Systematic Withdrawal Plan and its Tax Implications

A Systematic Withdrawal Plan (SWP) is a facility where an investor withdraws a fixed amount periodically from lump-sum investments. The interval of withdrawal can be monthly, quarterly, half-yearly or annually, depending on the investor’s requirements. An investor can opt for this facility if he requires regular income flow to meet his expenditure from his investments instead of withdrawing a lump-sum amount. 

You can apply for a systematic withdrawal plan for different investment options such as equity or debt funds or fixed deposits. For example, you can invest in a liquid equity fund a sum of Rs.10 lakh and withdraw Rs.20,000 monthly. For each fixed amount of withdrawal, the units of the mutual fund will be redeemed as per the day’s NAV, and the balance amount is kept invested in the fund. And for each redemption, the tax will be levied depending upon the type of fund and holding period.

Gain on every withdrawal from mutual funds through SWP will attract capital gains tax. Let us understand the tax implications if the investment is withdrawn through SWP.

Assuming that you withdraw from the debt funds, then calculate the capital gain/loss for every withdrawal. For example, the units redeemed within 36 months of investment, the gain on every withdrawal will be taxed at normal tax slab rates. And gain on redemption of units after 36 months will be taxed at 20 per cent with indexation benefit.

Similarly, if you withdraw from equity oriented-funds quarterly, then the gain on units redeemed within 12 months of investment will be taxed at a flat 15 per cent rate. And gain on redemption of units after 12 months will be taxed at 10 per cent without indexation benefit subject to the aggregate of long-term capital gains exceeding Rs.1 lakh in a financial year.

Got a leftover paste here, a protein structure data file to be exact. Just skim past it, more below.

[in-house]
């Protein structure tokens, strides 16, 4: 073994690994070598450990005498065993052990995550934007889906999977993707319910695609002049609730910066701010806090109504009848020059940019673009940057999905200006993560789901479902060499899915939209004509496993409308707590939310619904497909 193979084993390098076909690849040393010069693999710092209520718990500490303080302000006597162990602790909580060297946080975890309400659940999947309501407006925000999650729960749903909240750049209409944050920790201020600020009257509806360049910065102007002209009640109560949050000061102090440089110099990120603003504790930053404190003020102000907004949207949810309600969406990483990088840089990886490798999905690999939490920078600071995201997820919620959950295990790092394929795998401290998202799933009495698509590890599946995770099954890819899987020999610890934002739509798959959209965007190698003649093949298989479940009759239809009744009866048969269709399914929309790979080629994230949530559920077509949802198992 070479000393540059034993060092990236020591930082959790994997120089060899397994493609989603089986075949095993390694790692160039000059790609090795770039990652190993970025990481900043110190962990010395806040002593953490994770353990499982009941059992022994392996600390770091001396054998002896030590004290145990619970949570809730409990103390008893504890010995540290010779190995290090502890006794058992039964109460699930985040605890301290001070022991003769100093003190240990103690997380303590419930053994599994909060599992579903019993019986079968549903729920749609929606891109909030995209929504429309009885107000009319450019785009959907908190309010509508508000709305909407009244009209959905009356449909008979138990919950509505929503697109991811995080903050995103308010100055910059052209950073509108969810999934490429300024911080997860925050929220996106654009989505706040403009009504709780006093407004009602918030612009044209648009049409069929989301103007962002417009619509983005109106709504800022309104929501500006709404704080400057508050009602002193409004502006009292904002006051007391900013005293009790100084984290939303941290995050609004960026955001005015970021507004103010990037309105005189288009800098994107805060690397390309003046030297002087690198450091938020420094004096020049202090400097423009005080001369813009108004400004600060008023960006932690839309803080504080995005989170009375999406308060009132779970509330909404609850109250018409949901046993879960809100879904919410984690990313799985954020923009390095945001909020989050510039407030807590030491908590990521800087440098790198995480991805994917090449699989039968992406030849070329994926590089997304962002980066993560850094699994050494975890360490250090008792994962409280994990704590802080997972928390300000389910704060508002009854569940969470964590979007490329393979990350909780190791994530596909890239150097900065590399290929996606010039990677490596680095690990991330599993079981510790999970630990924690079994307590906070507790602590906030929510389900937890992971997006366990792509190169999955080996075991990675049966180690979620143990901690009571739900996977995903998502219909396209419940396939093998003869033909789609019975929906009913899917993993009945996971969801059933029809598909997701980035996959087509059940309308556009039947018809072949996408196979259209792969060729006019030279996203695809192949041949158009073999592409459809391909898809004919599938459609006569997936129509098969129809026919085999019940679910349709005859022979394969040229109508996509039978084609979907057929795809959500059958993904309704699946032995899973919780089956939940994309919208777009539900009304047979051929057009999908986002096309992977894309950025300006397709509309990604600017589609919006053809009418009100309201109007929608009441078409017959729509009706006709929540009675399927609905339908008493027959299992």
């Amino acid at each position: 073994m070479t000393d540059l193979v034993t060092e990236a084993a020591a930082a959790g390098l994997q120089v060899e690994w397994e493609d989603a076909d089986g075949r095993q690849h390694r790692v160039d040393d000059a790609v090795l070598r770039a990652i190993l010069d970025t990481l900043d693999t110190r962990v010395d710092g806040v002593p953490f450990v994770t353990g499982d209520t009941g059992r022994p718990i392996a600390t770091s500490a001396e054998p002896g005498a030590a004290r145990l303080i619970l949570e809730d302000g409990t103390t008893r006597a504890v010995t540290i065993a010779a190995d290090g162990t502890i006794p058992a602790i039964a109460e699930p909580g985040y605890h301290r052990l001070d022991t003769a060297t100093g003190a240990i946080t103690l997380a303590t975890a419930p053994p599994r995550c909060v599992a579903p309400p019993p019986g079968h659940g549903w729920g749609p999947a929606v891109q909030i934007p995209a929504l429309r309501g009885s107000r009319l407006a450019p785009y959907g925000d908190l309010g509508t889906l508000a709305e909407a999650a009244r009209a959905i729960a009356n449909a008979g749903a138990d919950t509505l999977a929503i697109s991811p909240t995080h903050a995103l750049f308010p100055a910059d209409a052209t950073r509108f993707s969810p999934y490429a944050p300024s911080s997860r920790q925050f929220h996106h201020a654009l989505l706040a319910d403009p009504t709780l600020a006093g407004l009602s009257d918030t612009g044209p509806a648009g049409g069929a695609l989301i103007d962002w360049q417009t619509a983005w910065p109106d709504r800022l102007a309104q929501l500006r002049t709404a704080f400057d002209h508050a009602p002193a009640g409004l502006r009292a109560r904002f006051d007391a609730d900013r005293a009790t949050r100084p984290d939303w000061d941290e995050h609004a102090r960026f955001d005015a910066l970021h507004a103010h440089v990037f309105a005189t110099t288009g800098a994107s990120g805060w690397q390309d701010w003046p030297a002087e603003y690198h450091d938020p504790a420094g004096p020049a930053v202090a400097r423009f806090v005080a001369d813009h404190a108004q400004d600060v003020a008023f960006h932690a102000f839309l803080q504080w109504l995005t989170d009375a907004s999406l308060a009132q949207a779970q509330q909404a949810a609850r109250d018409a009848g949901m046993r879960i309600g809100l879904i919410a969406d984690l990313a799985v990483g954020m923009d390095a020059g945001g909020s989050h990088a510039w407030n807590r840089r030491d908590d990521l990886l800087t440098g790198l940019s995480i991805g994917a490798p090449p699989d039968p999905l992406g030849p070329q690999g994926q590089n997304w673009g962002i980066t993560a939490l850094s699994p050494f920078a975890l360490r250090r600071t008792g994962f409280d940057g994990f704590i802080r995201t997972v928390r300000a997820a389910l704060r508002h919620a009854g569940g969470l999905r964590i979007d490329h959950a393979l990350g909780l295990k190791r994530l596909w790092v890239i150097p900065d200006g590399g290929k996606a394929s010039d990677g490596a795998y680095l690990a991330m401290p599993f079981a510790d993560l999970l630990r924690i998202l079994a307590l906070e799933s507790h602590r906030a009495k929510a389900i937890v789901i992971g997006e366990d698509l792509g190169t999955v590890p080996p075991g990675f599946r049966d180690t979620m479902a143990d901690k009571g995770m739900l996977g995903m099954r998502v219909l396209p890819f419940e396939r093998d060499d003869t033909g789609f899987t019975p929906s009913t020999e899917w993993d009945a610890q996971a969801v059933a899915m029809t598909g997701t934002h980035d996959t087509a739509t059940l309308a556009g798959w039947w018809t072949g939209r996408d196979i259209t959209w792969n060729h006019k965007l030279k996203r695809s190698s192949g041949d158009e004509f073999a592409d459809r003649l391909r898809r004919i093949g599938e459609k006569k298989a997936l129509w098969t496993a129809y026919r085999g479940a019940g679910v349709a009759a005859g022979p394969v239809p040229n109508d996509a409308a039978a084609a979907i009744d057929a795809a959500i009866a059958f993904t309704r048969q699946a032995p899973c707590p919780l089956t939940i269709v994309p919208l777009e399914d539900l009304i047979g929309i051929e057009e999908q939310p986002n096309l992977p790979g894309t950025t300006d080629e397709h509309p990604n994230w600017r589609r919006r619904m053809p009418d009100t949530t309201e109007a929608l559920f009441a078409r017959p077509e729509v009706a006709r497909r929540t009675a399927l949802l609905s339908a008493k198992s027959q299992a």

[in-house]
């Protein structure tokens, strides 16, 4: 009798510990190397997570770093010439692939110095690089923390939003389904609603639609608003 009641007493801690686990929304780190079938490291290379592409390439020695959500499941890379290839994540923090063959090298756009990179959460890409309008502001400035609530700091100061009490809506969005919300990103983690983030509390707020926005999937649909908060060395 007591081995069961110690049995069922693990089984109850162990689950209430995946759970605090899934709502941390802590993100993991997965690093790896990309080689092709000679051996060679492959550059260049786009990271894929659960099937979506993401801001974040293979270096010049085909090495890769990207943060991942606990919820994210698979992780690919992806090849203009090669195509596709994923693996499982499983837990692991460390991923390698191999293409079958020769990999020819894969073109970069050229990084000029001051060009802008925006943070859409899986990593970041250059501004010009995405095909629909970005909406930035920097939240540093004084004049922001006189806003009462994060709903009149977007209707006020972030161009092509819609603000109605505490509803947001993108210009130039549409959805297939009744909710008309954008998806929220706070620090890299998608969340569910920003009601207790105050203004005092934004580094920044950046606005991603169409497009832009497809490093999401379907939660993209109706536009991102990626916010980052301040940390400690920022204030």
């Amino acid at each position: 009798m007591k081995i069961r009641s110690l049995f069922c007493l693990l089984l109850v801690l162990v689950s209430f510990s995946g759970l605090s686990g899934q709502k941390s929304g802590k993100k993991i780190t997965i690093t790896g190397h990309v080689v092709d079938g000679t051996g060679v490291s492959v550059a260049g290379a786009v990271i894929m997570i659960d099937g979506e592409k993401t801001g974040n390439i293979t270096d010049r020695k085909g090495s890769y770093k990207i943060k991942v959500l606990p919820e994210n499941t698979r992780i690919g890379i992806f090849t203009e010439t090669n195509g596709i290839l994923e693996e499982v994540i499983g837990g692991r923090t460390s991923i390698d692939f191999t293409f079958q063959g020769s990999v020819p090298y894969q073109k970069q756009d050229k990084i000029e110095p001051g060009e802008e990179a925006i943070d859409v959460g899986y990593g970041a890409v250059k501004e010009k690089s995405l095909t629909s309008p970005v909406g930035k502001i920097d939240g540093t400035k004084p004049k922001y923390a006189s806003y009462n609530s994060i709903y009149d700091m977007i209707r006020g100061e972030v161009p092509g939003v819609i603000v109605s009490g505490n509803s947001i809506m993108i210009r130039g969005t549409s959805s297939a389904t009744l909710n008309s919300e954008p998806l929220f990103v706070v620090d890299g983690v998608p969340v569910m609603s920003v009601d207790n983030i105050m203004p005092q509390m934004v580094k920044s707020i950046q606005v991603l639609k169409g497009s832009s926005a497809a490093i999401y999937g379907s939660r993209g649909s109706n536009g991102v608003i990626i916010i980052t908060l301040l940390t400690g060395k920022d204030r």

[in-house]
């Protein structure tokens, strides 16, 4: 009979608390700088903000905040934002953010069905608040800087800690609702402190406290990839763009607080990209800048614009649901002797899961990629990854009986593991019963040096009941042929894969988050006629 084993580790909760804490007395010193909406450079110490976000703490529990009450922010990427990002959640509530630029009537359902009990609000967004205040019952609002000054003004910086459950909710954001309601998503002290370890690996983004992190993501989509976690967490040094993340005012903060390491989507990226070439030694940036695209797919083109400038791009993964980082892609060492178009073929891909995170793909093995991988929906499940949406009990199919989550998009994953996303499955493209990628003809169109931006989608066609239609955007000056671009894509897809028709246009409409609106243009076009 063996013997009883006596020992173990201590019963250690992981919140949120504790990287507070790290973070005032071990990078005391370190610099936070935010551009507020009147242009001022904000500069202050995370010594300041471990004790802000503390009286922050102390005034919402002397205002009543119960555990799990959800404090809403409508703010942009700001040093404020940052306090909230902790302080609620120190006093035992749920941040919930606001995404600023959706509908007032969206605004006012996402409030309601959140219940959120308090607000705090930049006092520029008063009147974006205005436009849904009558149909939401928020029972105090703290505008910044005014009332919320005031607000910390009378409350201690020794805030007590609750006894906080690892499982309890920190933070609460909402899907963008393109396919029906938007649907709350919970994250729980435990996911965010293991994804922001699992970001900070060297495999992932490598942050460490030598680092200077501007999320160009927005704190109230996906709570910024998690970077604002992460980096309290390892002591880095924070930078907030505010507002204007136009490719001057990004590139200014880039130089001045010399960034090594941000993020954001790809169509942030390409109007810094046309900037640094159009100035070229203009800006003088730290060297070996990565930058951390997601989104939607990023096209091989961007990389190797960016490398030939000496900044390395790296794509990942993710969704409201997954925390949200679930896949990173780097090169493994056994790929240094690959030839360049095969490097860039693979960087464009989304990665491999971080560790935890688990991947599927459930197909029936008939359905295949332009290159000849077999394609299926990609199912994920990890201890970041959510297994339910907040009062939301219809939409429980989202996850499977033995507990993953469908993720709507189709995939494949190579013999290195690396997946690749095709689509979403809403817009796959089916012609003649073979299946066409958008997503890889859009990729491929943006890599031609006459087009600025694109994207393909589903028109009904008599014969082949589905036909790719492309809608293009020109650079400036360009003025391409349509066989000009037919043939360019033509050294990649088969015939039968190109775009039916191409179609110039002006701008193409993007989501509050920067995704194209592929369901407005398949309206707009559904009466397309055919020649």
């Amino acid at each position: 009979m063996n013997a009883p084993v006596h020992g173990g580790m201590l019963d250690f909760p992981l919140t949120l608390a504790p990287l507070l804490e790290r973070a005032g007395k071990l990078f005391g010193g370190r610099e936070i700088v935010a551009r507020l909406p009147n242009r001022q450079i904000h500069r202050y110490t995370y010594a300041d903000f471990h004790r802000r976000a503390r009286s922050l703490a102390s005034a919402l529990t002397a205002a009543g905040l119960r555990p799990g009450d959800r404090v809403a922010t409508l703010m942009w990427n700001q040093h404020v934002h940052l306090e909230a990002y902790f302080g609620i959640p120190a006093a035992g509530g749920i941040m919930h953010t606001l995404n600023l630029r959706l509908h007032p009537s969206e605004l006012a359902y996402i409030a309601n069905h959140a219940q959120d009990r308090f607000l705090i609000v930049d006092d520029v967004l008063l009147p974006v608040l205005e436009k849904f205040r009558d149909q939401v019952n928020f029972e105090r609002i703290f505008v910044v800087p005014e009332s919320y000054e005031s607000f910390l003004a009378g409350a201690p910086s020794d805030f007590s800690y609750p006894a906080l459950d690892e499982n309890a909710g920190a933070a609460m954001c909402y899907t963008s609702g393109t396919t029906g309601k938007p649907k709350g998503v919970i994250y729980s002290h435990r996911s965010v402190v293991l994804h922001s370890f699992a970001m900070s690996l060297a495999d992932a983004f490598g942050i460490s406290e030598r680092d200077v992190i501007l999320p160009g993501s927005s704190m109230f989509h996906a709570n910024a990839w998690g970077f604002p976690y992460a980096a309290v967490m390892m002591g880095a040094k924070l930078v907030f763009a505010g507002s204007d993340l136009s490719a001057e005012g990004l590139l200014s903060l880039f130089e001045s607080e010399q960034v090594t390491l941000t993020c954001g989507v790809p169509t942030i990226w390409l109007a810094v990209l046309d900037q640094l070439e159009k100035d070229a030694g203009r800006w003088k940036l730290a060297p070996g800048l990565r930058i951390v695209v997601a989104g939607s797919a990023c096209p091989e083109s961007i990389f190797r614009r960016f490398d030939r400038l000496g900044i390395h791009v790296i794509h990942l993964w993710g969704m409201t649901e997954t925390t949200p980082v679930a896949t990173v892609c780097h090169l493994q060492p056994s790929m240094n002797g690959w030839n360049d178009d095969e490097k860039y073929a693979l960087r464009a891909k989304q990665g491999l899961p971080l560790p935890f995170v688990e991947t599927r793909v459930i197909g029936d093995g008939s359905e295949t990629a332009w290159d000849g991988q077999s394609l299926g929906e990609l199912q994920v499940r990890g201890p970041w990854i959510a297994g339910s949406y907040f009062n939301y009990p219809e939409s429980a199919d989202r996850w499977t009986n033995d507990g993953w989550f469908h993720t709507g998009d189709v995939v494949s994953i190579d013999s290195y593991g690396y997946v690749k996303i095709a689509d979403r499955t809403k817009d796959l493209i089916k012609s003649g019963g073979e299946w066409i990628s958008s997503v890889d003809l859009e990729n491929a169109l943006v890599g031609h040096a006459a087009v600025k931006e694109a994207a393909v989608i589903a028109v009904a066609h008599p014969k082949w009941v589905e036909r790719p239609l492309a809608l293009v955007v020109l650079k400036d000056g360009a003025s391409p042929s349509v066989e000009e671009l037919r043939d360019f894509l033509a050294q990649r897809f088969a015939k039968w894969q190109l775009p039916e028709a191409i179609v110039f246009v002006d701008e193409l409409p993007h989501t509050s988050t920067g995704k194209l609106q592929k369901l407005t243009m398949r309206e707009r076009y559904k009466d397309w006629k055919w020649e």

You can claim the set-off of capital loss against the capital gain of the same year and carry forward the balance loss up to 8 successive years. However, note that long-term capital loss can be set off only against long-term capital gain, whereas short-term capital loss can be set off only against the short-term capital gain and long-term capital gain.

If you withdraw the interest income periodically from the fixed deposit, then the interest income is fully taxable at normal tax slab rates.

For any clarifications/feedback on the topic, please contact the writer at

You May Also Like

Taxation of dividend income received on or after 1 April 2020 (FY 2020-21)

You may receive a dividend from your equity or mutual fund investments.…

Know the taxation rules for income F&O trading

Futures and options are stock derivatives that are traded in the stock…

Important Cash Transaction Limits and Penalties Under Income Tax That You Need to Know About

In India, there are a lot of transactions that go unaccounted for,…

Save Your Tax By Claiming Medical Expenditure Under Section 80D

The current financial year is near to end on 31st March. You…